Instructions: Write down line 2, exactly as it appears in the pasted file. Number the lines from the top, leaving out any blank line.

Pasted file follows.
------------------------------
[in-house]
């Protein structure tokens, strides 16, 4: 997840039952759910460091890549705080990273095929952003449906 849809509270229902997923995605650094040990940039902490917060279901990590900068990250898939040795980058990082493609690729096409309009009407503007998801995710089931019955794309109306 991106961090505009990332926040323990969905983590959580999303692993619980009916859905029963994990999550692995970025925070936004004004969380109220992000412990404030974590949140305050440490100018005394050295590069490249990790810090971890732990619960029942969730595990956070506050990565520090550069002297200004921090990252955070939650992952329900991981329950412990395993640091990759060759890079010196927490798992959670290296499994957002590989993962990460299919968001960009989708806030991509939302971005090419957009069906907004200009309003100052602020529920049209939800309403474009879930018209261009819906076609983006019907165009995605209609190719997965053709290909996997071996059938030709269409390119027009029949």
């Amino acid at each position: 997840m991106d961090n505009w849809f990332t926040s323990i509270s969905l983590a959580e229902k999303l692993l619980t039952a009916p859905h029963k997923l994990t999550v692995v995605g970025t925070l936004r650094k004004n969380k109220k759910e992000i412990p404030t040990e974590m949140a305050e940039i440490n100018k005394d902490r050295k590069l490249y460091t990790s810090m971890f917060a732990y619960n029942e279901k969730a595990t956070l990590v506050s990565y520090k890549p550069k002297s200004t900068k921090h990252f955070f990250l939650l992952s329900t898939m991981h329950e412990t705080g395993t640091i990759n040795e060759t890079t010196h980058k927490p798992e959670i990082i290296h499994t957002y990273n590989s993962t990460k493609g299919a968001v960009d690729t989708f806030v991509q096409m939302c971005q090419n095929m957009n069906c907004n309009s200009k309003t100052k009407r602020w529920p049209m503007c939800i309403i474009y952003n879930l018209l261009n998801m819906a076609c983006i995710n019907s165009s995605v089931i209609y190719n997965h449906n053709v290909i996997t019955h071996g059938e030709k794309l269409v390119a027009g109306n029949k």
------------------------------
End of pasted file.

């Protein structure tokens, strides 16, 4: 997840039952759910460091890549705080990273095929952003449906 849809509270229902997923995605650094040990940039902490917060279901990590900068990250898939040795980058990082493609690729096409309009009407503007998801995710089931019955794309109306 991106961090505009990332926040323990969905983590959580999303692993619980009916859905029963994990999550692995970025925070936004004004969380109220992000412990404030974590949140305050440490100018005394050295590069490249990790810090971890732990619960029942969730595990956070506050990565520090550069002297200004921090990252955070939650992952329900991981329950412990395993640091990759060759890079010196927490798992959670290296499994957002590989993962990460299919968001960009989708806030991509939302971005090419957009069906907004200009309003100052602020529920049209939800309403474009879930018209261009819906076609983006019907165009995605209609190719997965053709290909996997071996059938030709269409390119027009029949």